Energy trading companies should leap into action with “an aggressive compliance program in-house,” including a regimen of standards and procedures to weed out unacceptable market behavior, a veteran attorney in the regulatory arena told the mid-year meeting of the Energy Bar Association.

Attorneys should tell their energy company clients that preventative measures are extremely important. Rules should be created and communicated to all employees, said Richard G. Morgan with the firm of Shook, Hardy & Bacon LLP in Houston. Large diversified companies should create programs for each subsidiary.

There ought to be a policy of encouraging whistle-blowers and that program should be actively supported by the top executives and the board of directors. “Let everyone know the policy will be enforced with zero tolerance, Morgan advised.

Meanwhile, “what if you get a letter” from a federal oversight agency? “As soon as you regain consciousness; stop right there! Immediately engage your general counsel and immediately advise your board that you have received the letter.” This is no small matter. Morgan pointed out the various agencies are cooperating and reminded energy executives of the “litany of lawsuits against Enron.” The company should engage a full investigation by an outside forensic counsel, Morgan said, and then should assert attorney-client privilege over any communications with that counsel.

The next move is to “engage in procedures to protect privileged information,” determining which among the relevant documents should be privileged. Morgan warned that if a company waives its privilege over documents with one of the federal agencies, then those documents will also be available for possible subsequent civil litigation. With those caveats, Morgan advised companies to cooperate fully with an informal investigation.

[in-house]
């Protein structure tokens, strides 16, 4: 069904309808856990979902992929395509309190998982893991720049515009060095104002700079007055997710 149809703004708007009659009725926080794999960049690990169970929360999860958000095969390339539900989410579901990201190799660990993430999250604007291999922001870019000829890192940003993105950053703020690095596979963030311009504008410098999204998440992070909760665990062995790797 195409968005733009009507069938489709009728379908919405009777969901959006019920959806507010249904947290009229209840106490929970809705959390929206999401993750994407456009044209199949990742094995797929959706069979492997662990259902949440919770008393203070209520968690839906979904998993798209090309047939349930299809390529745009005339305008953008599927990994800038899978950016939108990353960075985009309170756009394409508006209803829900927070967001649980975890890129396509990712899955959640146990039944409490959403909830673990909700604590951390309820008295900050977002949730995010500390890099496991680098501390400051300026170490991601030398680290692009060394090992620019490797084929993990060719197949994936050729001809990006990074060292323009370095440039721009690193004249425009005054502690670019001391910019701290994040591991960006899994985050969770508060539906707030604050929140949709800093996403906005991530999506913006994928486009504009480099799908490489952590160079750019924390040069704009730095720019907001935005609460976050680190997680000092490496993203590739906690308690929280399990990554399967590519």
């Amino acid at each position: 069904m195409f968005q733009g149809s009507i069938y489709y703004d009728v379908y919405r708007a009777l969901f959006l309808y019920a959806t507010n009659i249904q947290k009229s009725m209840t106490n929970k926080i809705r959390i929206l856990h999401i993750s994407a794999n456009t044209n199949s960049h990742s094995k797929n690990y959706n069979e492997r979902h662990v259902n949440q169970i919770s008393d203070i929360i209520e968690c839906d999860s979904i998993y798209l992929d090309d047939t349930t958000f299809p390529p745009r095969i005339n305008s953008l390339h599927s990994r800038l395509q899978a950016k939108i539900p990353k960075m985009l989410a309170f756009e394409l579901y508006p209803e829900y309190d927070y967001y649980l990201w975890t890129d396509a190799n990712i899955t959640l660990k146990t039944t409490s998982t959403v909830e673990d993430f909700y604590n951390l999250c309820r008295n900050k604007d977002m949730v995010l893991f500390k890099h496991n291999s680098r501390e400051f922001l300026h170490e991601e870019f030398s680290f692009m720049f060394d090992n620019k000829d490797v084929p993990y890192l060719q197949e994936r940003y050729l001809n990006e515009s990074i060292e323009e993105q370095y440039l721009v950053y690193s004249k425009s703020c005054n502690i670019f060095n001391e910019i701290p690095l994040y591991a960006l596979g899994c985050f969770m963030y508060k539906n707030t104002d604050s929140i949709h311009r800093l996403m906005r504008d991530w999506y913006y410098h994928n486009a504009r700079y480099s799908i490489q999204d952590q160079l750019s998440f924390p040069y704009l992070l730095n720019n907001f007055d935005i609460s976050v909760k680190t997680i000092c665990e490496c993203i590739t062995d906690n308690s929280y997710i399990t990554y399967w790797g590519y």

Morgan also had advice for the agencies, including the Federal Energy Regulatory Commission, the Commodity Futures Trading Commission and the Securities and Exchange Commission, all of which were represented on the panel before the energy bar.

“Mind your Ps and Qs — and the Qs are Quiet and Quick.

“We have all seen the incredible meltdown of the energy industry. It is important that these investigations move quickly and quietly because, if they become public, it will have a direct impact on the stock. That’s just the nature of [the] market right now; which is highly volatile — operated by 26-year-olds in New York City, who don’t know anything about the energy industry, but are very much interested in selling stock.”

Morgan also warned the regulators to “beware of hotline tips; take them for what they’re worth,” being aware that they may be coming from a competitor who is just seeking a competitive advantage in marketplace.

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